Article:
A number of recent European telecoms mergers have highlighted the difficulties in winning merger clearances on efficiency grounds, even where the deal would appear to give rise to obvious efficiencies. A number of mobile network operators, or MNOs, have claimed that joining forces with competing MNOs would give the scale necessary to undertake the very significant investments needed in network upgrades.
The Finnish Competition and Consumer Authority (FCCA) got a new head of merger control, Ms Sanna Syrjälä, at the beginning of 2017. In this interview with Nordic Competition, she urges parties to engage in early and realistic pre-notification discussions and highlights the increased significance of econometrics in effects analyses.
You have a background as a head of research in the FCCA’s department responsible for cartels and other behavioural competition law enforcement. Why did you choose to move your focus to merger control, and how will your experience be of use in your new position?
Here’s our roundup of the most interesting competition law developments in the Nordic countries in 2016.
The Stockholm District Court has found against the Swedish Competition Authority (SCA) that a non-compete clause lasting five years did not constitute an infringement of competition rules by object, and has further been unable to identify anti-competitive effects. As a result, the Court has refused to impose the fines of around EUR 5 million that the SCA had requested. The SCA announced on the same day the judgment was published that it will appeal the decision to the Market Court.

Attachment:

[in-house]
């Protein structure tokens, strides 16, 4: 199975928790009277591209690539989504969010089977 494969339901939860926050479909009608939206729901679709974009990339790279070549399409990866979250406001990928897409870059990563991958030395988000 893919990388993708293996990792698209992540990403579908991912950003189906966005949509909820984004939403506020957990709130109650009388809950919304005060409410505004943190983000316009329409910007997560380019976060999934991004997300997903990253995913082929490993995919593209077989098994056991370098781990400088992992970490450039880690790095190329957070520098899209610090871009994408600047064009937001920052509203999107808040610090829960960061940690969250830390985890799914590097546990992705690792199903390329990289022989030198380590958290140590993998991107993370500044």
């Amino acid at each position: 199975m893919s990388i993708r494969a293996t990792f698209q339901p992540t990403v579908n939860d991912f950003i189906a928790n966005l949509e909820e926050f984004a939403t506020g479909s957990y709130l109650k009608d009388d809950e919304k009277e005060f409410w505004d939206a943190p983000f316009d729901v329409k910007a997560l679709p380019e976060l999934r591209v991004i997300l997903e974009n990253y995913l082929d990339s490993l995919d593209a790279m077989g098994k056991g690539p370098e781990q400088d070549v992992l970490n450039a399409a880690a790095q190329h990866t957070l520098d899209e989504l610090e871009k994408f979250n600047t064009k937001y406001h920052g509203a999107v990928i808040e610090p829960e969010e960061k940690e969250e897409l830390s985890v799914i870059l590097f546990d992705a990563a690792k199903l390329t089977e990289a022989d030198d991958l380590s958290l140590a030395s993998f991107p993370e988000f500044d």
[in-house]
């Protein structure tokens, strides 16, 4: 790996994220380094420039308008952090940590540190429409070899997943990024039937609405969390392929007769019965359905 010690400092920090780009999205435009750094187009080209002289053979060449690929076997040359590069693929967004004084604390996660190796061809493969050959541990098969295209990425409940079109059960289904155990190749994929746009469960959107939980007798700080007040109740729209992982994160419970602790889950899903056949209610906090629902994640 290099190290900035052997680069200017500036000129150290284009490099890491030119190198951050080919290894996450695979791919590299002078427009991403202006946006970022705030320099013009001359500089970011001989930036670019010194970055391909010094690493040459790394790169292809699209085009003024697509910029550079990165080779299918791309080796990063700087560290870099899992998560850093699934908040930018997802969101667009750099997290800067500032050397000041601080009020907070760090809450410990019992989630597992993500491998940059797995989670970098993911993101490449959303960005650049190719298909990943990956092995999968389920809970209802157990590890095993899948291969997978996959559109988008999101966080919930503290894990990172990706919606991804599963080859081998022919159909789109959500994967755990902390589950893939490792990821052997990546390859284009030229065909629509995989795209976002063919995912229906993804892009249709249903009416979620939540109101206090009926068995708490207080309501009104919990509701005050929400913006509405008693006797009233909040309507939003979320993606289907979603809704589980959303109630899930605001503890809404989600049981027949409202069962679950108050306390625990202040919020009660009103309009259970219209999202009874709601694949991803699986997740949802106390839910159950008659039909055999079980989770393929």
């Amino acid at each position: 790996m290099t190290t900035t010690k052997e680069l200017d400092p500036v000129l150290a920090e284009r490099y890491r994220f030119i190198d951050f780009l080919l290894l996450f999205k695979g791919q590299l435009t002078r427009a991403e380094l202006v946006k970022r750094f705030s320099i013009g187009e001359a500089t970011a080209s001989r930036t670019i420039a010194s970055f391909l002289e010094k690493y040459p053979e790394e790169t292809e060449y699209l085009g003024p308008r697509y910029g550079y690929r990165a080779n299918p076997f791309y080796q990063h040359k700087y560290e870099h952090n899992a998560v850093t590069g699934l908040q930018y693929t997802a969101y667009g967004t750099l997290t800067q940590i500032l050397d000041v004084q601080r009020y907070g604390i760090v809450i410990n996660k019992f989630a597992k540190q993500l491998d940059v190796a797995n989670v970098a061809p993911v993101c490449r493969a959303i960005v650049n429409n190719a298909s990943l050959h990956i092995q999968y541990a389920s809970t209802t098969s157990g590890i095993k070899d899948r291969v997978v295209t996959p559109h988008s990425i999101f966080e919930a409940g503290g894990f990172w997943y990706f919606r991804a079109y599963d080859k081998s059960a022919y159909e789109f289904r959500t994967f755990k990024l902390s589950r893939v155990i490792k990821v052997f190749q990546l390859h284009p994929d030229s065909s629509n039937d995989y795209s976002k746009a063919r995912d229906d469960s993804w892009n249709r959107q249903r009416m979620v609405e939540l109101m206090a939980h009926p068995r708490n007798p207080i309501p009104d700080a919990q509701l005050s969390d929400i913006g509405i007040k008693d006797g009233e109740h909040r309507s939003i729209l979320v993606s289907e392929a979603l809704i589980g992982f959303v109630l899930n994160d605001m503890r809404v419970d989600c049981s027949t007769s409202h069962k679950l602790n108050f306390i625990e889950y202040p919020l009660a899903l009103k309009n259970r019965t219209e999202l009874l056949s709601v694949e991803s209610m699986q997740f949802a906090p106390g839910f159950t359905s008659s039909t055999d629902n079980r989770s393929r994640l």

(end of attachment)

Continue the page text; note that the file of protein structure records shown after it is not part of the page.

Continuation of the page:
In an unprecedented move, Norway’s competition authority requests the acquirer of a 34% stake in a rival to submit a merger filing
Shortly after Competition Commissioner Margrethe Vestager signalled that the Commission may scrap the idea of a notification regime for acquisitions of non-controlling shareholdings, the Norwegian Competition Authority has decided to investigate an acquisition of a non-controlling shareholding of 34%.